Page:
Hung-Yu Kao


2020

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Measuring Alignment to Authoritarian State Media as Framing Bias
Timothy Niven | Hung-Yu Kao
Proceedings of the 3rd NLP4IF Workshop on NLP for Internet Freedom: Censorship, Disinformation, and Propaganda

We introduce what is to the best of our knowledge a new task in natural language processing: measuring alignment to authoritarian state media. We operationalize alignment in terms of sociological definitions of media bias. We take as a case study the alignment of four Taiwanese media outlets to the Chinese Communist Party state media. We present the results of an initial investigation using the frequency of words in psychologically meaningful categories. Our findings suggest that the chosen word categories correlate with framing choices. We develop a calculation method that yields reasonable results for measuring alignment, agreeing well with the known labels. We confirm that our method does capture event selection bias, but whether it captures framing bias requires further investigation.

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Exploiting Microblog Conversation Structures to Detect Rumors
Jiawen Li | Yudianto Sujana | Hung-Yu Kao
Proceedings of the 28th International Conference on Computational Linguistics

As one of the most popular social media platforms, Twitter has become a primary source of information for many people. Unfortunately, both valid information and rumors are propagated on Twitter due to the lack of an automatic information verification system. Twitter users communicate by replying to other users’ messages, forming a conversation structure. Using this structure, users can decide whether the information in the source tweet is a rumor by reading the tweet’s replies, which voice other users’ stances on the tweet. The majority of rumor detection researchers process such tweets based on time, ignoring the conversation structure. To reap the benefits of the Twitter conversation structure, we developed a model to detect rumors by modeling conversation structure as a graph. Thus, our model’s improved representation of the conversation structure enhances its rumor detection accuracy. The experimental results on two rumor datasets show that our model outperforms several baseline models, including a state-of-the-art model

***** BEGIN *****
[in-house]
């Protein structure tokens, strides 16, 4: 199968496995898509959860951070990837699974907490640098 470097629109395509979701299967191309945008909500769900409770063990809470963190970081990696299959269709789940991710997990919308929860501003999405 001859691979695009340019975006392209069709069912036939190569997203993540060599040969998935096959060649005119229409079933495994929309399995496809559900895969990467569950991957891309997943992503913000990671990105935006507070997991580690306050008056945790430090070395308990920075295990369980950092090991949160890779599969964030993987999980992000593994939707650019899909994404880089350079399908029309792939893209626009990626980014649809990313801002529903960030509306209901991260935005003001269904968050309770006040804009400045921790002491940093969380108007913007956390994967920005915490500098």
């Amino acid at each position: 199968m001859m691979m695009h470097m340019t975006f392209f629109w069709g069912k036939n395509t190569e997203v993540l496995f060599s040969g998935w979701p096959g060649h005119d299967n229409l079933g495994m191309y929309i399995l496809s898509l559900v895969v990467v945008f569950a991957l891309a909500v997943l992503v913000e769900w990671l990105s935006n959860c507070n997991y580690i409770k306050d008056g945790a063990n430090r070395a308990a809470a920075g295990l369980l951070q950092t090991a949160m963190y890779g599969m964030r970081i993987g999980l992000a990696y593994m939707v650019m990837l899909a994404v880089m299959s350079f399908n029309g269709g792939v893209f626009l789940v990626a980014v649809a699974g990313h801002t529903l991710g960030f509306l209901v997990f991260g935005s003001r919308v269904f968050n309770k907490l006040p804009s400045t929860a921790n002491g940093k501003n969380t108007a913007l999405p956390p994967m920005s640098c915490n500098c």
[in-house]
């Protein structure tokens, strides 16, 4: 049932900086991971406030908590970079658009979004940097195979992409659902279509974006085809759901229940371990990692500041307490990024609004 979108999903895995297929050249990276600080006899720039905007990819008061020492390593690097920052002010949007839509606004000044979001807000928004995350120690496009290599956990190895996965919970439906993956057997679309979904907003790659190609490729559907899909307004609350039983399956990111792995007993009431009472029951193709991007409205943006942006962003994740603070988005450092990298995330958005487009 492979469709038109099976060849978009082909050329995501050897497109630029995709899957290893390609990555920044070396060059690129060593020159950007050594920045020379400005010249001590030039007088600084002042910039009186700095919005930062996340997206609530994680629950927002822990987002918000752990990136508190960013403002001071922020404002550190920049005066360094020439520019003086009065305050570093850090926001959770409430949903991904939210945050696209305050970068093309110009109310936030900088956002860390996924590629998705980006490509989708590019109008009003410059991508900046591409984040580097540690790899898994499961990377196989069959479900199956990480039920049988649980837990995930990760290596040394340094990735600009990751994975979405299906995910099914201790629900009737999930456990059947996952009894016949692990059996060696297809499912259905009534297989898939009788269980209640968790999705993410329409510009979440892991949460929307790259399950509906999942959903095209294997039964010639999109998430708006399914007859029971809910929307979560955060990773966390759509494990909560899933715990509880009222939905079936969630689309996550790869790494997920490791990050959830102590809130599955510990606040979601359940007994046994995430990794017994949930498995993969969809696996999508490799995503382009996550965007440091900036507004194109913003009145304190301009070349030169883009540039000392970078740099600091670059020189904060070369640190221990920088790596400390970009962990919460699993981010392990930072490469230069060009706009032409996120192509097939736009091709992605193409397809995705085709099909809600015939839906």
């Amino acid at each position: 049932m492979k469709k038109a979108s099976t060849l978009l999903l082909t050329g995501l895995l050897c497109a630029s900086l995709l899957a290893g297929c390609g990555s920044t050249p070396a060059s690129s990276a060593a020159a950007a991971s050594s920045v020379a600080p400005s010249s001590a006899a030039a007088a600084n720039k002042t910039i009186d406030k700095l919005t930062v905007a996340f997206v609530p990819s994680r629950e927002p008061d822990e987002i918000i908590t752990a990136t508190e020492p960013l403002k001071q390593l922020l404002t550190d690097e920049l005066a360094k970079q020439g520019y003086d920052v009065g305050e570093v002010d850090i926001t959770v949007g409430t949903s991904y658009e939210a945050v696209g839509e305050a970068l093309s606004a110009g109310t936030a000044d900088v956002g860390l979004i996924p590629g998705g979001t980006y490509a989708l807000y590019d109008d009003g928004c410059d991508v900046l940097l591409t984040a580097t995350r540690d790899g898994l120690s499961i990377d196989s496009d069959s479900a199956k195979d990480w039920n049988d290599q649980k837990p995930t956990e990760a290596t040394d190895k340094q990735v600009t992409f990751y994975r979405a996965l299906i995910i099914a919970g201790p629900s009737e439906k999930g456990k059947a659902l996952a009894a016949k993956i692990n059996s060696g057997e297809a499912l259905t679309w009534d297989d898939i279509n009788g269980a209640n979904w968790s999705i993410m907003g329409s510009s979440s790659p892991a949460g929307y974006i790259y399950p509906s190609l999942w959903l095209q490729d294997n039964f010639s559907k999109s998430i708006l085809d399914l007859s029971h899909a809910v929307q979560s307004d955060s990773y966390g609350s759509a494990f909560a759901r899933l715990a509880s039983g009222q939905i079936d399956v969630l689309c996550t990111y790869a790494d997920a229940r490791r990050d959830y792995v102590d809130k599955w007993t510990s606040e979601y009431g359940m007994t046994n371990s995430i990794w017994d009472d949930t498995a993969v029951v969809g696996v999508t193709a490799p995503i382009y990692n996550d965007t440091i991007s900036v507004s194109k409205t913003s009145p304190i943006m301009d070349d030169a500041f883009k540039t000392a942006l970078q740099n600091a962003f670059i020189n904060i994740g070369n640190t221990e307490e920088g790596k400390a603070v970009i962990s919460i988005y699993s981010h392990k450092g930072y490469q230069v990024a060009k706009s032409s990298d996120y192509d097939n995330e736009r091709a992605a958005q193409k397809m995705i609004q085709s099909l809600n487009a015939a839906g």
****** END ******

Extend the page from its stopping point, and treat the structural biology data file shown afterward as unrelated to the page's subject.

2019

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Probing Neural Network Comprehension of Natural Language Arguments
Timothy Niven | Hung-Yu Kao
Proceedings of the 57th Annual Meeting of the Association for Computational Linguistics

We are surprised to find that BERT’s peak performance of 77% on the Argument Reasoning Comprehension Task reaches just three points below the average untrained human baseline. However, we show that this result is entirely accounted for by exploitation of spurious statistical cues in the dataset. We analyze the nature of these cues and demonstrate that a range of models all exploit them. This analysis informs the construction of an adversarial dataset on which all models achieve random accuracy. Our adversarial dataset provides a more robust assessment of argument comprehension and should be adopted as the standard in future work.